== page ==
The Bossier Banner’s November 21, 1940 issue reported that old files of the newspaper revealed the powerful influence that railroads had on the growth of Bossier Parish.
“The railroads and their influence on the destiny of the neighborhoods through which they pass from year to year, the neighborhoods they leave, the new ones they make and the old ones they keep is very interesting.”
“Looking back over the files of the Bossier Banner, we find that the coming of the Cotton Belt Railroad, then known as the Shreveport and Arkansas Railroad, resulted in many changes in this parish, especially in the northern part.”
“In an issue of the Banner, dated February 9, 1888, a news article reads as follows: ‘We learn from R. E. Wyche, who has just returned from the upper portion of the parish, that the construction train on the Shreveport and Arkansas R. R. is now running within a few miles of Plain Dealing, and was expected to reach here [Benton] last night. The track is being laid at the rate of about a mile a day. It is said the road will be completed and ready for business by the last of April.’”
“We understand that Major R. E. Wyche, father of R. E. Wyche, who now resides in Shreveport, was the main instigator in getting the road through Bossier Parish and in September, 1889, he passed away. There were only two people who were paid for the right-of-way, and those were George Paysinger, a Negro, whose cotton gin was in the direct path of the road, and Will Odom, white, whose 40 acre tract was cut in half by the road. The first steel laid was 56 pounds in weight.”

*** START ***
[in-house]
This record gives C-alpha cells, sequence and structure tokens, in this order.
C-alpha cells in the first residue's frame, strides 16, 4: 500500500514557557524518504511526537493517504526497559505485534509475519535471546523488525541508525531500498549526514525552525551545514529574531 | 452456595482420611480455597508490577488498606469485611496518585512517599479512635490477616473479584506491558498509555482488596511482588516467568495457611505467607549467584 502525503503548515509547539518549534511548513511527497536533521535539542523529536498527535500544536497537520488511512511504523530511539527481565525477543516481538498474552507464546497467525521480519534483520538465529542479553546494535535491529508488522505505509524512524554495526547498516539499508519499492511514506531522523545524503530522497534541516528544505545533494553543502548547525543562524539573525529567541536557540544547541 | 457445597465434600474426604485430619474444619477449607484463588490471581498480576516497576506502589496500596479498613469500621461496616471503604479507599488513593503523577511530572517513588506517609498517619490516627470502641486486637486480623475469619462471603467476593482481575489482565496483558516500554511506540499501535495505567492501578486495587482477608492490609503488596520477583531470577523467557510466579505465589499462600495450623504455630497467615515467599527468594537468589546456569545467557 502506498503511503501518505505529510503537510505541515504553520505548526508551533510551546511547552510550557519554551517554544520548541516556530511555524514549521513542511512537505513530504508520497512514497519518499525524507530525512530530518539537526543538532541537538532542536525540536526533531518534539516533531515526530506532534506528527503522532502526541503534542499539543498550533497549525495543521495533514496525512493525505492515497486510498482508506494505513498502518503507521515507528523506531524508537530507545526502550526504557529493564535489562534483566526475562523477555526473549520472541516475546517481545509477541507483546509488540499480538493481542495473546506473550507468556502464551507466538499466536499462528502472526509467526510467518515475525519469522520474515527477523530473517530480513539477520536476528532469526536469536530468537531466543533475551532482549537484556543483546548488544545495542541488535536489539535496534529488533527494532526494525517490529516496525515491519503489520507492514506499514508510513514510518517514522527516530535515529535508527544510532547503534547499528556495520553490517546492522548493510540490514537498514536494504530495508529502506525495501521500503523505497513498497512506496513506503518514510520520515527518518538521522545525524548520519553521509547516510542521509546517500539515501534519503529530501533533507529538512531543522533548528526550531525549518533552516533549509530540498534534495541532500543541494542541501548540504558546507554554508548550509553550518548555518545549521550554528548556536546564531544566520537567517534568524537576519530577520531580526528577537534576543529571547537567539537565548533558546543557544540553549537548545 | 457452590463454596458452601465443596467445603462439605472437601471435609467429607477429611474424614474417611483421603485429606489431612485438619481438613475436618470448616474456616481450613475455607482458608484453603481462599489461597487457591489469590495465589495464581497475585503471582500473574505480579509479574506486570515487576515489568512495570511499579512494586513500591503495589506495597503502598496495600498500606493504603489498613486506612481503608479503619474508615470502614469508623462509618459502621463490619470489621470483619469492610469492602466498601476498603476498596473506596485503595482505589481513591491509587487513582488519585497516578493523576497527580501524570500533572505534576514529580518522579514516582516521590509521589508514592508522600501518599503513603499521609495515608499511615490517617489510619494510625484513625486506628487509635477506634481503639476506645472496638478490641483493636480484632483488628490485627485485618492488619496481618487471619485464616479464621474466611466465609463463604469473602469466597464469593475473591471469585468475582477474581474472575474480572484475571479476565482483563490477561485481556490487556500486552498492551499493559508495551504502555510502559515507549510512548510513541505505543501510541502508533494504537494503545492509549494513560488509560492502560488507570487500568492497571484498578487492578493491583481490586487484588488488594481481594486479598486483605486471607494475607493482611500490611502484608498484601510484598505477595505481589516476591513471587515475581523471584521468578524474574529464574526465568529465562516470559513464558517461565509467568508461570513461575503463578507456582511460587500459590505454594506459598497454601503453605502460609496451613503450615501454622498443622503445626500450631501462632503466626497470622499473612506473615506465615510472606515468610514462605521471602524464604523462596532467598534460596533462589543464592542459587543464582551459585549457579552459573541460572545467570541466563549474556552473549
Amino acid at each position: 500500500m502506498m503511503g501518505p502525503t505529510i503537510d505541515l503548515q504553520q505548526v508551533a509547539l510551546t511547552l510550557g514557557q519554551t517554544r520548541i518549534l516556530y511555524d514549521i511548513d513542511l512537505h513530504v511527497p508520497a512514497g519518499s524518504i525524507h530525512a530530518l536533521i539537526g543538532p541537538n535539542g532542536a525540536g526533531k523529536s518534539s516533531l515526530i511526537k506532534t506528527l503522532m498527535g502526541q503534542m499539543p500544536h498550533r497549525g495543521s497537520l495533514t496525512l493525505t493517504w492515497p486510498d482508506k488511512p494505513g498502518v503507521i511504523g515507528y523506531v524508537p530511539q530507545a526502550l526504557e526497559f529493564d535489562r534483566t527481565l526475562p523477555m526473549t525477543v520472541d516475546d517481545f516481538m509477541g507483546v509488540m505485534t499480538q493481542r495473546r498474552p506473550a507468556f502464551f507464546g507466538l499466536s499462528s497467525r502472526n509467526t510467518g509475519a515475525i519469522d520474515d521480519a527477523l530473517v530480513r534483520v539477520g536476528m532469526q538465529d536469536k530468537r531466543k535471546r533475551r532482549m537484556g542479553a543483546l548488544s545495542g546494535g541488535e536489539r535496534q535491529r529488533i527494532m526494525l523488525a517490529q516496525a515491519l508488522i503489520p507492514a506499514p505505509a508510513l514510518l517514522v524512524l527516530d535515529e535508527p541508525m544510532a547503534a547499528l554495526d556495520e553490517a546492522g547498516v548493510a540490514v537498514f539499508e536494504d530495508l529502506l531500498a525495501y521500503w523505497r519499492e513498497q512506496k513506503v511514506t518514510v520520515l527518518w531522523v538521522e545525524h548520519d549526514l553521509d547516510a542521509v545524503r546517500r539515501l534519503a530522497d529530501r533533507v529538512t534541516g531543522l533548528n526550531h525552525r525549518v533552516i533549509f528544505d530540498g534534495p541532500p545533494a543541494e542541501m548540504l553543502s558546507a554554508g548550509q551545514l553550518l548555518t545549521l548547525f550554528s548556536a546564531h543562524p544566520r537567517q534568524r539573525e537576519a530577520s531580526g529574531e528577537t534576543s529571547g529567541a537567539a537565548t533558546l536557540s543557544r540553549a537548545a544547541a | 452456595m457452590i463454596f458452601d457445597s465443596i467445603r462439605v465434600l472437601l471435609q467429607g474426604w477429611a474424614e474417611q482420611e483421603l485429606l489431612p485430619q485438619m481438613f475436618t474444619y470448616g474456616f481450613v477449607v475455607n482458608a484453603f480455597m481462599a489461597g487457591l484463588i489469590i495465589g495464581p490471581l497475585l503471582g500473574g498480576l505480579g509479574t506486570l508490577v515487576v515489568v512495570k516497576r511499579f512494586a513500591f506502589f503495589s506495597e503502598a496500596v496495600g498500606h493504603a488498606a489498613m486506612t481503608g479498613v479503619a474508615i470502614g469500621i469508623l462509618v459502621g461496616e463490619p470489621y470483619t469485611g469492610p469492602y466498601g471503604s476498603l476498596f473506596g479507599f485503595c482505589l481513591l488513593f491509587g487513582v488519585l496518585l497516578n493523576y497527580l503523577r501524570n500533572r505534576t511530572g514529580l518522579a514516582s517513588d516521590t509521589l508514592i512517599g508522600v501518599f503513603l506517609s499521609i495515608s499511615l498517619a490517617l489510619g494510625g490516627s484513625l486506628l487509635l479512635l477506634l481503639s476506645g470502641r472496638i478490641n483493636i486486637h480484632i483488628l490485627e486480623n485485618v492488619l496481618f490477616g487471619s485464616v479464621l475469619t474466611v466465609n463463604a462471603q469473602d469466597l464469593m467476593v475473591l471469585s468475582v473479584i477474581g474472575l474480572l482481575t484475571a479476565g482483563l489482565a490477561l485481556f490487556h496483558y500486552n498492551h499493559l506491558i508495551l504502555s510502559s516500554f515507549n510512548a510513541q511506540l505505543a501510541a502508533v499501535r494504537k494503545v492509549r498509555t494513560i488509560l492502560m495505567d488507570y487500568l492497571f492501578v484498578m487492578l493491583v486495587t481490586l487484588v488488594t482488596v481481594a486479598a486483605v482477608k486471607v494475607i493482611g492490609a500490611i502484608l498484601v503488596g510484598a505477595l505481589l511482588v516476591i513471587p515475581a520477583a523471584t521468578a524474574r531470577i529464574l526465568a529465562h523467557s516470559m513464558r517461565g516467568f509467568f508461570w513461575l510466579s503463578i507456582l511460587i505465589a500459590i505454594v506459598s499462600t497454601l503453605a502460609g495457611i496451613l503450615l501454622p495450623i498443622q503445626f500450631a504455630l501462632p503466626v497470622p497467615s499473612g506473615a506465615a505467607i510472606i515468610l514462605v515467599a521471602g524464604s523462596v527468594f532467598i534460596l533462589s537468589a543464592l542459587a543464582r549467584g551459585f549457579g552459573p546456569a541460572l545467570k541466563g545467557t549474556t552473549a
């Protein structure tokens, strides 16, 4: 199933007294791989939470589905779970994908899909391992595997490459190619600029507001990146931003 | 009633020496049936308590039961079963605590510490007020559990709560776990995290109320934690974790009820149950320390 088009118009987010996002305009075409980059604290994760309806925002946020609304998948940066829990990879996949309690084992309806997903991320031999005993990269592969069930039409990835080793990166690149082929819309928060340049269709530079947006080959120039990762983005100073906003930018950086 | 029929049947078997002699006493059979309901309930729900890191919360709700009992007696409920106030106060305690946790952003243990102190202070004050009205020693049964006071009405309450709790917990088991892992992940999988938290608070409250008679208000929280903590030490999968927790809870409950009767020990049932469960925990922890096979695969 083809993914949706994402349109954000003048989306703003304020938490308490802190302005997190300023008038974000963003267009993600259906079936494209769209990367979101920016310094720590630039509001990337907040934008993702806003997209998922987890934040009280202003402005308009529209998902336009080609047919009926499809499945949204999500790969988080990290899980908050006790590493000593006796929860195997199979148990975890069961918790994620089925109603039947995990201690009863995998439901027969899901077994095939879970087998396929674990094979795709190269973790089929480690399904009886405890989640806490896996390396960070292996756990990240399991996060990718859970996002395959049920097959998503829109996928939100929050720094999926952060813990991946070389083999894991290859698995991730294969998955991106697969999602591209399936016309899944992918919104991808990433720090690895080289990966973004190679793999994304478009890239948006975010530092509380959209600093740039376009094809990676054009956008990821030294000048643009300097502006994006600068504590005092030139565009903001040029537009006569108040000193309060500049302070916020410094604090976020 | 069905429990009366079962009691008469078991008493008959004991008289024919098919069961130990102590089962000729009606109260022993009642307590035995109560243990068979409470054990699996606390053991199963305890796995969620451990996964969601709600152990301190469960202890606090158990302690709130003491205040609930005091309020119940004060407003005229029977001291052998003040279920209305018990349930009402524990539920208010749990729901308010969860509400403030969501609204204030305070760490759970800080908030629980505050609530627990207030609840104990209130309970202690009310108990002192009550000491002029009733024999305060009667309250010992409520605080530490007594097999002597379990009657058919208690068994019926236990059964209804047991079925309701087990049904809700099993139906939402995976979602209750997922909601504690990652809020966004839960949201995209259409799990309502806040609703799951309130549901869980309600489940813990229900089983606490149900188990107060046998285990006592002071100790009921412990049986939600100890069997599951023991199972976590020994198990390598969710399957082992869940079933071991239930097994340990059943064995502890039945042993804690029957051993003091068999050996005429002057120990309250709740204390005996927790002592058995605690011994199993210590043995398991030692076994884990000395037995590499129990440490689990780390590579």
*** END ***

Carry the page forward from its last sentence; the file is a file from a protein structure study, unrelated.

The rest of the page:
“In an issue of the Banner of April 12, 1888, we find—‘The Shreveport and Arkansas Railway has been completed from Lewisville, Ark., to Shreveport. Last Friday the last (and golden) spike was driven, and the first construction train arrived in Shreveport. This road is 61 miles long. There are 39 miles in Louisiana and 22 in Arkansas.’”
“We also learn that Mrs. Julia Rule, then of 207 Herndon Avenue, in Shreveport, one of Shreveport’s most popular women and ablest writers, known as ‘Pansy,’ was given the honor of driving the last spike on the completion of the Cotton Belt railroad into Bossier City over 39 years ago. Mrs. Rule still had, at her death, several years ago, the golden spike among her treasured possessions.”
“On May 31m 1888, we find—‘The telegraph line over the Shreveport and Arkansas Railway is completed. Offices have been opened at Vanceville, Benton, Alden Bridge and Gernsheim, in this parish.’”
“Since that time Gernsheim has been changed to Plain Dealing, Roberta to Leila and Martin Dale to Bolinger.”
The recorded history of railroads in Bossier Parish doesn’t end here, however. Be sure to read next week’s article for more about how the railroads continued to impact progress in the parish.
More than railroad history is available at the Bossier Parish Library Historical Center, so pay us a visit to learn more.